The oxygen stream to be purified, which exits from the fermentor, is accordingly introduced into adsorber 4 through conduits 22 and 16, and through an opened valve 41, or if either adsorber 5, 6, or 7 is in this phase, respectively through one of then opened valves 51, 61, or 71, is freed in the adsorber 4 of carbon dioxide, and returned to the fermentor through an opened valve 45, or in the case of the appropriate phase of the other adsorbers, through one of respective valves 55 or 75, as well as conduits 15, 21, and 11. During this time the adsorber 7 is in the first expansion phase E1 following directly the adsorption phase ADS. Adsorber 7 is relieved of the adsorption pressure to an intermediate pressure through its outlet end through an opened valve 74, a pressure equalizing conduit 14, as well as an opened valve 54 or 44, 64 or 74 respectively in the case of adsorber 4 6 or 7 during its corresponding phase, during which time the adsorber 5, which is in the first pressure buildup phase D1, is simultaneously raised, through its outlet end, to approximately the aforementioned intermediate pressure. The gaseous mixture discharged from the adsorber 7 during this pressure equalizing process corresponds in its composition approximately to the gaseous mixture flowing in conduit 16. Since the adsorbers during the adsorption phase ADS are each loaded to the level directly before the breakthrough of the carbon dioxide and the adsorption front reaches a certain width, the discharged pressure equalizing gas is therefore, somewhat more enriched in oxygen as compared to the gaseous mixture flowing in conduit 16. The intermediate pressure reached at the end of the pressure equalization is about 3 bar. In the meantime, the adsorber 6 is in its desorption phase DES. During this step, dry nitrogen, which is the foreign gas, at a pressure of about 1 bar from the air fractionation plant 1 is fed to this adsorber 6 through its outlet end as well as through a conduit 12, an opened valve 17, a conduit 13, and through an opened valve 62, or in the case of adsorbers 4 and 5, through valves 42 or 52 respectively. This nitrogen absorbs the desorbing carbon dioxide and entrains the carbon dioxide by way of an opened valve 63 as well as a residual gas conduit 10. This residual gas can generally be blown off into the atmosphere. The total amount of nitrogen fed to the adsorption plant through valve 17 is about 8 kmol/h. The introduction of this total amount, though, does not take occur continuously since the desorption phases do no follow one another without interruption. Excess nitrogen is discharged into the atmosphere through a control valve 18, as well as a conduit 9, or stored for other purposes.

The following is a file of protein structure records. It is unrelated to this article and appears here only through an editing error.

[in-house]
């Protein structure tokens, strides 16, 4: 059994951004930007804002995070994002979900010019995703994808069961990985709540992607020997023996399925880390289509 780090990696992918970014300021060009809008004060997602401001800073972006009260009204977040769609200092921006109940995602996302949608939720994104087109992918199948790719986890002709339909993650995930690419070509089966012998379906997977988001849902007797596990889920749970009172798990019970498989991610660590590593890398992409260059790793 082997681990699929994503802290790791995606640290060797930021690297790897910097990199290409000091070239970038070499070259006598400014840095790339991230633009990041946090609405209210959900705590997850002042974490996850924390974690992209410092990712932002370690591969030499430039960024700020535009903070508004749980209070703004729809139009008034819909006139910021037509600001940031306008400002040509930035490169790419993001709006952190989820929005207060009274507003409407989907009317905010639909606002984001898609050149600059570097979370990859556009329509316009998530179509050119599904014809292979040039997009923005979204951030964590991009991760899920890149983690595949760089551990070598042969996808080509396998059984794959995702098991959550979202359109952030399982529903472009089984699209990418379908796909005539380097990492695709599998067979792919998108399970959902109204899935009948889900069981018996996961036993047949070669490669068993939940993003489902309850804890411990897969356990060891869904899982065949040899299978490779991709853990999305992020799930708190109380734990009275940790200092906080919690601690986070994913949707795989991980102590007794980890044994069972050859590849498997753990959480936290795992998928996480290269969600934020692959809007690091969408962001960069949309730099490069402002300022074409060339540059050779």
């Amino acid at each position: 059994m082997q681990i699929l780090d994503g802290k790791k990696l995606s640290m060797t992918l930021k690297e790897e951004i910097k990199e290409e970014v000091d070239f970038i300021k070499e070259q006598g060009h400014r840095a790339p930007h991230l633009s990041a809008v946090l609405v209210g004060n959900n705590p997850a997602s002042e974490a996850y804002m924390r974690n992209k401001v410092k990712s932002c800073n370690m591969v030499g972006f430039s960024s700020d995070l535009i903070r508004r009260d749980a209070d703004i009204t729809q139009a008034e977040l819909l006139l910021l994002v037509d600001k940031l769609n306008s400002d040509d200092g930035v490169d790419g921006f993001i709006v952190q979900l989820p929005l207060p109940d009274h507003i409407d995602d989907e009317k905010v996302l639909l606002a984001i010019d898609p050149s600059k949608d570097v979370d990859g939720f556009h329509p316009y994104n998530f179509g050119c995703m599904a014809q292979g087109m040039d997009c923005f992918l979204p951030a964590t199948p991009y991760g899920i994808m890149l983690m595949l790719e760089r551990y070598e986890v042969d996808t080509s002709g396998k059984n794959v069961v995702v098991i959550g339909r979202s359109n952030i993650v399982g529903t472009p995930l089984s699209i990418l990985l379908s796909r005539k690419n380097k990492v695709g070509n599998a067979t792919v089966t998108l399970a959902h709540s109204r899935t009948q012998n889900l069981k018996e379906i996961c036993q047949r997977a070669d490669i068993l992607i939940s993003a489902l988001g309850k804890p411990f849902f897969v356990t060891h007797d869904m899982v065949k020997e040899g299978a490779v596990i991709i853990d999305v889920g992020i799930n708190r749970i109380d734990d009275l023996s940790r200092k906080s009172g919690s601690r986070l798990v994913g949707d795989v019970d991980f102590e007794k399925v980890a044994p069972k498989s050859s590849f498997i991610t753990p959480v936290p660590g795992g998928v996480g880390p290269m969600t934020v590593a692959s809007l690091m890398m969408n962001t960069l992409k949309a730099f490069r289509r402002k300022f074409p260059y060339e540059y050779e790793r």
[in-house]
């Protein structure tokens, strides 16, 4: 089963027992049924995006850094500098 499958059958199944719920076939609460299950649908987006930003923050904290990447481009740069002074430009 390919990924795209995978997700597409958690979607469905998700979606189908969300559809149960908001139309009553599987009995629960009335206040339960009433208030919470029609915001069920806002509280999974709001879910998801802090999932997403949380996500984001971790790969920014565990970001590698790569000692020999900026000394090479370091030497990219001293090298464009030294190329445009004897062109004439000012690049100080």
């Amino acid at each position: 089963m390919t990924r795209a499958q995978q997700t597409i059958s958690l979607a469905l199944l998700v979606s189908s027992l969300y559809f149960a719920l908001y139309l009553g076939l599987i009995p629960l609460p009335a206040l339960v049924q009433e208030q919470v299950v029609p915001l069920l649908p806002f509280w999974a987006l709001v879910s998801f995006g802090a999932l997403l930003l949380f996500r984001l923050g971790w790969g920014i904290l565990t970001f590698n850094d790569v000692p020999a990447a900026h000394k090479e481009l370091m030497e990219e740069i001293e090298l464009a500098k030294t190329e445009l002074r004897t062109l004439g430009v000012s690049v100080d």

When the adsorber 4 enters the second half of the adsorption phase, the second expansion phase E2 of the adsorber 7 begins. The outlet end of adsorber 7 is connected through an open valve 72, conduit 13, as well as an opened valve 62 to the outlet end of the adsorber 6 which at this time enters the displacement phase V. The expansion gas, which is at a pressure of about 3 bar at the beginning of the second expansion phase, and which initially has approximately the composition of the gaseous mixture flowing in conduit 16 and exhibits toward the end of the second expansion phase an increasing carbon dioxide content, displaces the nitrogen present in adsorber 6 through the inlet end thereof, through the open valve 63, or through either of valve 43, 53 or 73 if the other adsorbers are in their corresponding phase, as well as the residual gas conduit 10. The displacement phase V is conducted so that the desired degree of displacement is reached as soon as the adsorber 7 reaches at a pressure of about 1 bar. In the normal case, all the nitrogen will have then escaped from the adsorber 6, the void volume of the latter then being filled essentially with oxygen. The pressure in adsorber 6 is in this case about 1 bar. This is the lowest pressure occurring in the process. The adsorber 6 is thus prepared for the beginning of pressure buildup phases. While this adsorber is still in the displacement phase V, the adsorber 5 passes through the second pressure buildup phase D2. Its outlet end is in communication with the conduit 21 through the opened valve 54, conduit 14, the opened valve 19, and conduit 20; purified oxygen coming from adsorber 4 flows in this conduit 21. A portion of this oxygen is now branched off and conducted countercurrently into the adsorber, referring to the direction of flow opposite to the normal flow of the gaseous stream in the adsorption phase. This adsorber 5 is thus brought, from the intermediate pressure of about 3 bar, reached toward the end of the first pressure buildup phase D1, to a pressure of about 4.5 bar. The oxygen stream branched off through conduit 20 during the second pressure buildup phase D2 amounts to about 10% of the purified oxygen discharged through valve 45, or respectively through valves 55,65, or 75 for adsorbers 5, 6 and 7. If the fermentor 2 is to be charged with constant quantities of oxygen, it is recommended to install a buffer tank in conduit 11 downstream with respect to conduit 21, and to maintain the amount of oxygen to be withdrawn therefrom and to be fed to the fermentor constant by way of a control valve.